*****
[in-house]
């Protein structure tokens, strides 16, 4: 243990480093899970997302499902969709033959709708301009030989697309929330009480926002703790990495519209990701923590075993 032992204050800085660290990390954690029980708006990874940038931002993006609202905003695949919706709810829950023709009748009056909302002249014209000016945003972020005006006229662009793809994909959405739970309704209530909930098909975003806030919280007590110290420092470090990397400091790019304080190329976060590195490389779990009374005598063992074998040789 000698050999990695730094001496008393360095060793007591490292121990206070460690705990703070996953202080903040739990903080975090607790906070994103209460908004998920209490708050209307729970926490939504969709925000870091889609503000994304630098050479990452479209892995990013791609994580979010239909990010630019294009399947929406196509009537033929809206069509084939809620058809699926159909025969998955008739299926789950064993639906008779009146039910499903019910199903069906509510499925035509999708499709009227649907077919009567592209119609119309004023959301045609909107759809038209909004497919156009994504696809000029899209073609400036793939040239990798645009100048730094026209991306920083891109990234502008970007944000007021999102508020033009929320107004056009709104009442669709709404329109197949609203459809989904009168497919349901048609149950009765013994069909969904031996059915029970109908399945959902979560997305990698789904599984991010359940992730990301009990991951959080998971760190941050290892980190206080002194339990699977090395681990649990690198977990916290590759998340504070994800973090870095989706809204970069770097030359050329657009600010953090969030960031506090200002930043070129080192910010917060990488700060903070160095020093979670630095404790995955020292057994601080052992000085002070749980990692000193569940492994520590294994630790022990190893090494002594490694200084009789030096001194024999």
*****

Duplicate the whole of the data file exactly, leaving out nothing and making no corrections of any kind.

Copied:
[in-house]
């Protein structure tokens, strides 16, 4: 243990480093899970997302499902969709033959709708301009030989697309929330009480926002703790990495519209990701923590075993 032992204050800085660290990390954690029980708006990874940038931002993006609202905003695949919706709810829950023709009748009056909302002249014209000016945003972020005006006229662009793809994909959405739970309704209530909930098909975003806030919280007590110290420092470090990397400091790019304080190329976060590195490389779990009374005598063992074998040789 000698050999990695730094001496008393360095060793007591490292121990206070460690705990703070996953202080903040739990903080975090607790906070994103209460908004998920209490708050209307729970926490939504969709925000870091889609503000994304630098050479990452479209892995990013791609994580979010239909990010630019294009399947929406196509009537033929809206069509084939809620058809699926159909025969998955008739299926789950064993639906008779009146039910499903019910199903069906509510499925035509999708499709009227649907077919009567592209119609119309004023959301045609909107759809038209909004497919156009994504696809000029899209073609400036793939040239990798645009100048730094026209991306920083891109990234502008970007944000007021999102508020033009929320107004056009709104009442669709709404329109197949609203459809989904009168497919349901048609149950009765013994069909969904031996059915029970109908399945959902979560997305990698789904599984991010359940992730990301009990991951959080998971760190941050290892980190206080002194339990699977090395681990649990690198977990916290590759998340504070994800973090870095989706809204970069770097030359050329657009600010953090969030960031506090200002930043070129080192910010917060990488700060903070160095020093979670630095404790995955020292057994601080052992000085002070749980990692000193569940492994520590294994630790022990190893090494002594490694200084009789030096001194024999």